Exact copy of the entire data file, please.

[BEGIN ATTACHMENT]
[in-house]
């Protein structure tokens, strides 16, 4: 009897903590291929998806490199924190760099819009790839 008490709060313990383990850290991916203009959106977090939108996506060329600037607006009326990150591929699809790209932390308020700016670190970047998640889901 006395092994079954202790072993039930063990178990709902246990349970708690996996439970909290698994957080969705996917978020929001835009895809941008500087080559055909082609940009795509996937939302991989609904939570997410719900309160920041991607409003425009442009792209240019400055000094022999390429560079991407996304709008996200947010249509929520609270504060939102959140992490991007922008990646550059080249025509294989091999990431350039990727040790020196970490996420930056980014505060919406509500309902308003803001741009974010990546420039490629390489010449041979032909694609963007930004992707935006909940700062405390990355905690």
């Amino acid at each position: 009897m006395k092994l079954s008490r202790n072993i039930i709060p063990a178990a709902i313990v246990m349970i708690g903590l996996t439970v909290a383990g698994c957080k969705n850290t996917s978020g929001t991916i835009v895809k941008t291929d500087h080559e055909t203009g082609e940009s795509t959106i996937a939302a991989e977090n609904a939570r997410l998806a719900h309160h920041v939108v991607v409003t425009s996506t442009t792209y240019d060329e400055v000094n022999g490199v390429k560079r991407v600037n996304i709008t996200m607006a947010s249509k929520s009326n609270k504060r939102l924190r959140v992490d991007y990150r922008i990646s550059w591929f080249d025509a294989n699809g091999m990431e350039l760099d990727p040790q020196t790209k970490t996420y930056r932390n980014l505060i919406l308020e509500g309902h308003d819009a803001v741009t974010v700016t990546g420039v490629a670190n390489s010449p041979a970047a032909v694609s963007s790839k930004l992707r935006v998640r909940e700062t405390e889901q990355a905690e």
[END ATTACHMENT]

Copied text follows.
[in-house]
């Protein structure tokens, strides 16, 4: 009897903590291929998806490199924190760099819009790839 008490709060313990383990850290991916203009959106977090939108996506060329600037607006009326990150591929699809790209932390308020700016670190970047998640889901 006395092994079954202790072993039930063990178990709902246990349970708690996996439970909290698994957080969705996917978020929001835009895809941008500087080559055909082609940009795509996937939302991989609904939570997410719900309160920041991607409003425009442009792209240019400055000094022999390429560079991407996304709008996200947010249509929520609270504060939102959140992490991007922008990646550059080249025509294989091999990431350039990727040790020196970490996420930056980014505060919406509500309902308003803001741009974010990546420039490629390489010449041979032909694609963007930004992707935006909940700062405390990355905690």
């Amino acid at each position: 009897m006395k092994l079954s008490r202790n072993i039930i709060p063990a178990a709902i313990v246990m349970i708690g903590l996996t439970v909290a383990g698994c957080k969705n850290t996917s978020g929001t991916i835009v895809k941008t291929d500087h080559e055909t203009g082609e940009s795509t959106i996937a939302a991989e977090n609904a939570r997410l998806a719900h309160h920041v939108v991607v409003t425009s996506t442009t792209y240019d060329e400055v000094n022999g490199v390429k560079r991407v600037n996304i709008t996200m607006a947010s249509k929520s009326n609270k504060r939102l924190r959140v992490d991007y990150r922008i990646s550059w591929f080249d025509a294989n699809g091999m990431e350039l760099d990727p040790q020196t790209k970490t996420y930056r932390n980014l505060i919406l308020e509500g309902h308003d819009a803001v741009t974010v700016t990546g420039v490629a670190n390489s010449p041979a970047a032909v694609s963007s790839k930004l992707r935006v998640r909940e700062t405390e889901q990355a905690e």